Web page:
a pill box with different medicine tablets resting on a calendarMany drugs have the potential to interact negatively with opioid medications. You should review all of your medications with your health care provider so that you can reduce the risks of interactions with opioids.

“There are drug interactions, for instance, that can affect whether or not it’s safe for a person to take opioid medications," says Dr. Carrie Krieger, a clinical pharmacist at Mayo Clinic. "Sometimes your doctor may need to adjust your medications, or adjust the doses of your medications if there are interactions that can be significant in terms of increasing your risk for side effects with the opioid.”

Watch: Dr. Krieger discusses the risks for other drugs interacting with opioids.

Journalists: Broadcast-quality sound bites with Dr. Krieger are in the downloads.

“Ideally they’re meant for short-term use, not to treat chronic pain, and oftentimes that’s maybe for a few days after a surgery or a planned intervention," says Dr. Krieger. "Along with that, sometimes your health care provider prescribes an opioid medication that, over a period of time, you should reduce the amount. So you might start out using it a couple times a day for a day or two and then decrease to once a day or gradually move to taking a different medication like acetaminophen or Tylenol.”

Drugs that may interact with opioid medications include:

  • Alcohol
  • Anti-seizure medications, such as carbamazepine (Carbatrol, Tegretol, others)
  • Certain antibiotics, including clarithromycin (Biaxin)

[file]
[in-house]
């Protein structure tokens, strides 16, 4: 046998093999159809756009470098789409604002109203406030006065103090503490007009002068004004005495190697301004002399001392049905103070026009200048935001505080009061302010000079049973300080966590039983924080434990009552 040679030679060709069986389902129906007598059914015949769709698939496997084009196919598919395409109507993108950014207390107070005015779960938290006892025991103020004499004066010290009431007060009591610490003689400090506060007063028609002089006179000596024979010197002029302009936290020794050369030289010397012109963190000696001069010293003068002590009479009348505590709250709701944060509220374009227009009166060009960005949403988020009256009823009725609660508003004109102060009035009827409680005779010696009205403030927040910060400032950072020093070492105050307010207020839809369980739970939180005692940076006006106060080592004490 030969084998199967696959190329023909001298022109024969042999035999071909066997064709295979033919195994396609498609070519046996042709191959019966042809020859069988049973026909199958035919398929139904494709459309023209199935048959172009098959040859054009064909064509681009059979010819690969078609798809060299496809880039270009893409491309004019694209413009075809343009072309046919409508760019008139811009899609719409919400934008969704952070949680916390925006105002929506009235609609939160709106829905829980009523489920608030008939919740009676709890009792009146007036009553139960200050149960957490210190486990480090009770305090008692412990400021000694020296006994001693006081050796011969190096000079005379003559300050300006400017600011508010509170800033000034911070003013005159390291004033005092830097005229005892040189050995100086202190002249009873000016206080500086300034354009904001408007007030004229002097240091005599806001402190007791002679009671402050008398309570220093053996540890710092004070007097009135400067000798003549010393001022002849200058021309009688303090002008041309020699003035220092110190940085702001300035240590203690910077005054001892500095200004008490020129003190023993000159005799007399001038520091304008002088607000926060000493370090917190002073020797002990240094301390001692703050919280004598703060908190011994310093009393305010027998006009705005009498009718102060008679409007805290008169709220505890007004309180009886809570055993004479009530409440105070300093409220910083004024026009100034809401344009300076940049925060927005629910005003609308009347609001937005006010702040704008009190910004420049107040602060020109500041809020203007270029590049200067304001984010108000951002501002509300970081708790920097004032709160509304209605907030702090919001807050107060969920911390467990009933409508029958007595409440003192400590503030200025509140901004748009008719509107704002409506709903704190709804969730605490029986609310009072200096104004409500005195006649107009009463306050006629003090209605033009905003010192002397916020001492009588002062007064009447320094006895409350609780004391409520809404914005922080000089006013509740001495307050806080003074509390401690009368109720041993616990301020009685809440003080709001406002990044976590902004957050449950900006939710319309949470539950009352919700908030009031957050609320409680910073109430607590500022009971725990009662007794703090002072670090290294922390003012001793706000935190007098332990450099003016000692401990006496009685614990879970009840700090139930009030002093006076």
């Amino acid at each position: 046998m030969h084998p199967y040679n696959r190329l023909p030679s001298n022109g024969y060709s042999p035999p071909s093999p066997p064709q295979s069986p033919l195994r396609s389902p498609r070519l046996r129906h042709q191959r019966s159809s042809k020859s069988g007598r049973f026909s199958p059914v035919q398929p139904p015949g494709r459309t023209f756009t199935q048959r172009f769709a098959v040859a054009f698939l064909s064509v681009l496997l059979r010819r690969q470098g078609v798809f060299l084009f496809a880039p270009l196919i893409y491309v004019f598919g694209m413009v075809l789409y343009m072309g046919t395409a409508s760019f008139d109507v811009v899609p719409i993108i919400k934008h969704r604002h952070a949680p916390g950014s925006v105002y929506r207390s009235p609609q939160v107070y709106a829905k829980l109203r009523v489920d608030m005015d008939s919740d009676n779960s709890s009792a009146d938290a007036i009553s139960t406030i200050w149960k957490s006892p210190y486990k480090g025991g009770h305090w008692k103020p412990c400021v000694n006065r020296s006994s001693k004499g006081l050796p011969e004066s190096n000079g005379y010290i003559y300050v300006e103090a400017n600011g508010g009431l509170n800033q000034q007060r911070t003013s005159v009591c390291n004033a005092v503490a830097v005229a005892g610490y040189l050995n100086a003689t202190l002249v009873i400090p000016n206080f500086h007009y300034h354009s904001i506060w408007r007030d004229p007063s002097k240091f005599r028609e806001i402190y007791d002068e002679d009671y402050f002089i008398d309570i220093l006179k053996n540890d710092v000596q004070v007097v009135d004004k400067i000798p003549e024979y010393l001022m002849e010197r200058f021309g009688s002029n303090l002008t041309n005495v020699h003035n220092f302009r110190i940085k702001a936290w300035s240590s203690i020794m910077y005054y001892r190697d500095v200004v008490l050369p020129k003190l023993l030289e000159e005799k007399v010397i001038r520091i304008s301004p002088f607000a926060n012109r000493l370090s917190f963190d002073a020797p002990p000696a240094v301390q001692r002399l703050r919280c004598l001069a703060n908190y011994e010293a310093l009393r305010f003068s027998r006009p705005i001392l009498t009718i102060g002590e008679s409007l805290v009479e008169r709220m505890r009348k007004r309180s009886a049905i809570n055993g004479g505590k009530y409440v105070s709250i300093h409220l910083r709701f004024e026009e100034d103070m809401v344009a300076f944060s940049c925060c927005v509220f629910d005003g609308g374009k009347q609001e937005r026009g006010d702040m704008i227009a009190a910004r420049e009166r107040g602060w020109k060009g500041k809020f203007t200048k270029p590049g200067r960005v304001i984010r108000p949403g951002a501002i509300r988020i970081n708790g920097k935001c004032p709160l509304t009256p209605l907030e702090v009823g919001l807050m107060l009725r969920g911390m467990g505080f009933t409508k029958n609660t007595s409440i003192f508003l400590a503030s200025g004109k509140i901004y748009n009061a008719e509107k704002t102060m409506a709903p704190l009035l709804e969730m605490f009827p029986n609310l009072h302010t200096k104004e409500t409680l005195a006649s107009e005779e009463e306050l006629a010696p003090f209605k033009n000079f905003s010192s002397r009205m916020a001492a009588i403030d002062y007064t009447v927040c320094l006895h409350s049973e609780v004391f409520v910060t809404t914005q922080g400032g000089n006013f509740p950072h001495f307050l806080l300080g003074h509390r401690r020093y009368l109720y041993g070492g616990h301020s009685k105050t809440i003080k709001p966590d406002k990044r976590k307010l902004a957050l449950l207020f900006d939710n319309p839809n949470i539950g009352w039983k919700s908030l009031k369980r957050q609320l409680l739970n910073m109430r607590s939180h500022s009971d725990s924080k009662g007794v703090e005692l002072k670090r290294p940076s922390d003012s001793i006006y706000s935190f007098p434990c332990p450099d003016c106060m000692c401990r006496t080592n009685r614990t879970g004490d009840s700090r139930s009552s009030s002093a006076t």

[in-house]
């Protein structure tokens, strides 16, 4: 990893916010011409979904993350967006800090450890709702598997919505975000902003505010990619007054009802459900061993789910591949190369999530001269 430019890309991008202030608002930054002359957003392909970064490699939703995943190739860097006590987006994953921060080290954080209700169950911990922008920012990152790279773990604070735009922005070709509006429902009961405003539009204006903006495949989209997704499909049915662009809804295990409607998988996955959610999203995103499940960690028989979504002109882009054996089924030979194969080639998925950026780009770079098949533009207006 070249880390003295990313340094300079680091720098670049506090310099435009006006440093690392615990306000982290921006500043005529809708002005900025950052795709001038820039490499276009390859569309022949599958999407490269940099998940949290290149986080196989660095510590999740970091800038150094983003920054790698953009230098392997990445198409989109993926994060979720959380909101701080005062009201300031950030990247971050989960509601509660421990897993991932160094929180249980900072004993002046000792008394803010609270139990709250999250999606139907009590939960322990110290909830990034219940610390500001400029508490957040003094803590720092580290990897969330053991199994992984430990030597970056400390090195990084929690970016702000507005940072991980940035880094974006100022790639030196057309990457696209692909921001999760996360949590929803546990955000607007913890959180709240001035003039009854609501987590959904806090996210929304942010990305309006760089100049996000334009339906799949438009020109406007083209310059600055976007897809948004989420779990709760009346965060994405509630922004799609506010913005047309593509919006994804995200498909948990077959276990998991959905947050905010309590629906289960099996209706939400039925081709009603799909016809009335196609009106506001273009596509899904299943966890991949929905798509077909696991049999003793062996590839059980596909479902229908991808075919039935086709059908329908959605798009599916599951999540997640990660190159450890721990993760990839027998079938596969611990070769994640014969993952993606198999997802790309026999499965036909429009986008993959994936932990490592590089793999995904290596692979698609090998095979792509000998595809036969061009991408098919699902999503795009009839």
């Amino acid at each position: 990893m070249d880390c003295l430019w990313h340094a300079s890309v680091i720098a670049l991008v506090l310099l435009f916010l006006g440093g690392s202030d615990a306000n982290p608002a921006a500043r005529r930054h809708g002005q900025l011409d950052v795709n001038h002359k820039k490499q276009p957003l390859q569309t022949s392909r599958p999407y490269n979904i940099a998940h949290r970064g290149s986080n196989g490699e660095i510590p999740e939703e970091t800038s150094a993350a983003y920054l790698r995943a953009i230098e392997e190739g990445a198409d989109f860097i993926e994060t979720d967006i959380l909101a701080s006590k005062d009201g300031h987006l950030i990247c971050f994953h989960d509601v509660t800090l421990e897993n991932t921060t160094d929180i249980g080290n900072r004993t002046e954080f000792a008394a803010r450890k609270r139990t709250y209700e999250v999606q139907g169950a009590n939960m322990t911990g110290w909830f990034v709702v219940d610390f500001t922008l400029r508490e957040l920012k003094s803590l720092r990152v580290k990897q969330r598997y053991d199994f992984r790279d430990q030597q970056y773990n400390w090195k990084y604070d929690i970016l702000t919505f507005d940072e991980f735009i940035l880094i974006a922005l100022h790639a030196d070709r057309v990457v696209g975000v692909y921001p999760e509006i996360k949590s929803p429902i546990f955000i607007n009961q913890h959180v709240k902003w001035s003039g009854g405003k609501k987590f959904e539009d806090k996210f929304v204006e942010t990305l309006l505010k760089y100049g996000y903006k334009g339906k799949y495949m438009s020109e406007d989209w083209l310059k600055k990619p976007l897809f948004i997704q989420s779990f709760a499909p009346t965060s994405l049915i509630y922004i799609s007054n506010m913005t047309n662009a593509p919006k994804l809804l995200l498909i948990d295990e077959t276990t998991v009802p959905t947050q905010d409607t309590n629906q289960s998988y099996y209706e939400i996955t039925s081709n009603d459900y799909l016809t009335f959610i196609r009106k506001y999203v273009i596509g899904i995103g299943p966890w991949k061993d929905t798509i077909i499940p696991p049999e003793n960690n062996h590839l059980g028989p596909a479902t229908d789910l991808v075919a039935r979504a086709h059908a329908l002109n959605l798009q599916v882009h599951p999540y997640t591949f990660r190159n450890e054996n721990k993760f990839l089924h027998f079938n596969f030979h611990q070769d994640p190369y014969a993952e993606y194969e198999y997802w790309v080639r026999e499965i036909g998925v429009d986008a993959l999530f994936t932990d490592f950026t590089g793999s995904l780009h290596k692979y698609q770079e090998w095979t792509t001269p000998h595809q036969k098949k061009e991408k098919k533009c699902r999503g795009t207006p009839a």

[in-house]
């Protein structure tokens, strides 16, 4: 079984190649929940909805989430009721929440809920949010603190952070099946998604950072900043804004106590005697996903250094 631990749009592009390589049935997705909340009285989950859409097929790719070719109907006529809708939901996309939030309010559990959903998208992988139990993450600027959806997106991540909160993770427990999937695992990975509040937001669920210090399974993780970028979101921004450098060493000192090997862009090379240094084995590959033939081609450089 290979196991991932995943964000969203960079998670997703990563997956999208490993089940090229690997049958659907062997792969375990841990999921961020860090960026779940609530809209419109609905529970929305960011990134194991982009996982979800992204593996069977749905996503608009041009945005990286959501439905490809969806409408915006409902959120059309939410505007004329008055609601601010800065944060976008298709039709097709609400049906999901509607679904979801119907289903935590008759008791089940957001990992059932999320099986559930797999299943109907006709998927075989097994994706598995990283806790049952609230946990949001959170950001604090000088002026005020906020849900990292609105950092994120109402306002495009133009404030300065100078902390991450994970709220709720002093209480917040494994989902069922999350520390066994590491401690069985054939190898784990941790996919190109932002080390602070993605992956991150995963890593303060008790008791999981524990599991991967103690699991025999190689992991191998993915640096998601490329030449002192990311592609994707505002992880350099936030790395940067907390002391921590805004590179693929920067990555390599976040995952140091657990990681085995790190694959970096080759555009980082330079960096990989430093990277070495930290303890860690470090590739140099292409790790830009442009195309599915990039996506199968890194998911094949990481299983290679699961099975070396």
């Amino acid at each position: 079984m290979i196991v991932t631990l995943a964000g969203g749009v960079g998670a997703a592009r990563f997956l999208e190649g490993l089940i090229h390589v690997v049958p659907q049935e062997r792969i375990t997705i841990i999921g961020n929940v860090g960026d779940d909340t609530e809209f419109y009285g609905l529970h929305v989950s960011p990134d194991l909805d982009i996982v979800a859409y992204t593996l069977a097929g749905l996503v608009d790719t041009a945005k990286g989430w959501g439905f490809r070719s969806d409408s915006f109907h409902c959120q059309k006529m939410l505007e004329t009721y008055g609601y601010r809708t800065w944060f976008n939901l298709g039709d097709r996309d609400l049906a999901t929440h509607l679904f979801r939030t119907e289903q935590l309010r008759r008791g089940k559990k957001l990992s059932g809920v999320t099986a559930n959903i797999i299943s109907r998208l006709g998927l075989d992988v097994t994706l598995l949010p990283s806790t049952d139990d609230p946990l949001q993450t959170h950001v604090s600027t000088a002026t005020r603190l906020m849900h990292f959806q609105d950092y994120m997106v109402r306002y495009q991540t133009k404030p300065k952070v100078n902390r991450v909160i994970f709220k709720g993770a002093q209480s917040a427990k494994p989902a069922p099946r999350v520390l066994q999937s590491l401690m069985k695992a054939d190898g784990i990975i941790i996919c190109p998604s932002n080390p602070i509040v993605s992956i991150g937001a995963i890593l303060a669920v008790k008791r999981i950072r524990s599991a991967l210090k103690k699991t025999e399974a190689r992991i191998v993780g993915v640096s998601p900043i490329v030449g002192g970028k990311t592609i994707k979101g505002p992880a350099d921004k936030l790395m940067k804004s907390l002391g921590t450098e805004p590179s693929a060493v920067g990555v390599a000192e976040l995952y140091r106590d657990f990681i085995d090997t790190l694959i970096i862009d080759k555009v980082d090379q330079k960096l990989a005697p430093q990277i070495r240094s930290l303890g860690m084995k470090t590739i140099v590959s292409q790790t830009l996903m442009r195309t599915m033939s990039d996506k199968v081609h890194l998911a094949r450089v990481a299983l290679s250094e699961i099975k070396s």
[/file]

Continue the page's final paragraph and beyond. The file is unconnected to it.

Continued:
• Certain antidepressants
  • Certain antifungals, including itraconazole (Onmel, Sporanox), ketoconazole and voriconazole (Vfend)
  • Certain antiretroviral drugs used for HIV infection, including atazanavir (Reyataz), indinavir (Crixivan), ritonavir (Norvir) and others
  • Drugs for sleeping problems, such as zolpidem (Ambien, Intermezzo, others)
  • Drugs used to treat psychiatric disorders, such as haloperidol (Haldol)
  • Muscle relaxers, such as cyclobenzaprine (Amrix)
  • Other opioid medications
  • Sedatives, such as diazepam (Valium)
 Opioid medications affect your brain and may make you sleepy. Dr. Krieger says mixing these medications with other drugs can heighten these effects, leading to slowed breathing, decreased heart rate and a risk of death.
"Opioids can cause drowsiness, but other medications cause drowsiness as well, for instance, zolpidem, which is a sleep aid known as Ambien," says Dr. Krieger. "So if we take two medications that each can cause drowsiness, taking them together can cause additive drowsiness, making it much more significant and greatly increasing our risk for more severe side effects such as respiratory depression or reduced breathing.”

Dr. Krieger emphasizes alcohol is a drug. So when it comes to drug interactions, drinking alcohol, while taking opioids, also can contribute to the reduced or slowed breathing that becomes dangerous.

Call 911 or your local emergency number if you or someone you know is experiencing these signs:

  • Very small pupils that don't change size when a light is quickly shined in your eye
  • Losing consciousness or going into a deep sleep from which you can't be wakened
  • Very slow breathing
  • Fingernails or lips that appear purple or blue

“A person might have constricted pupils so they’re very small pinholes and they don’t respond to light — usually your pupils open up — but they don’t respond to that," says Dr. Krieger. "A person could have slowed breathing or, in more severe cases, they could lose consciousness, and you might not be able to wake them from that. Sometimes people’s lips or their fingernails will turn blueish. And so those are all signs or symptoms that we have a medical emergency, and we need to call 911."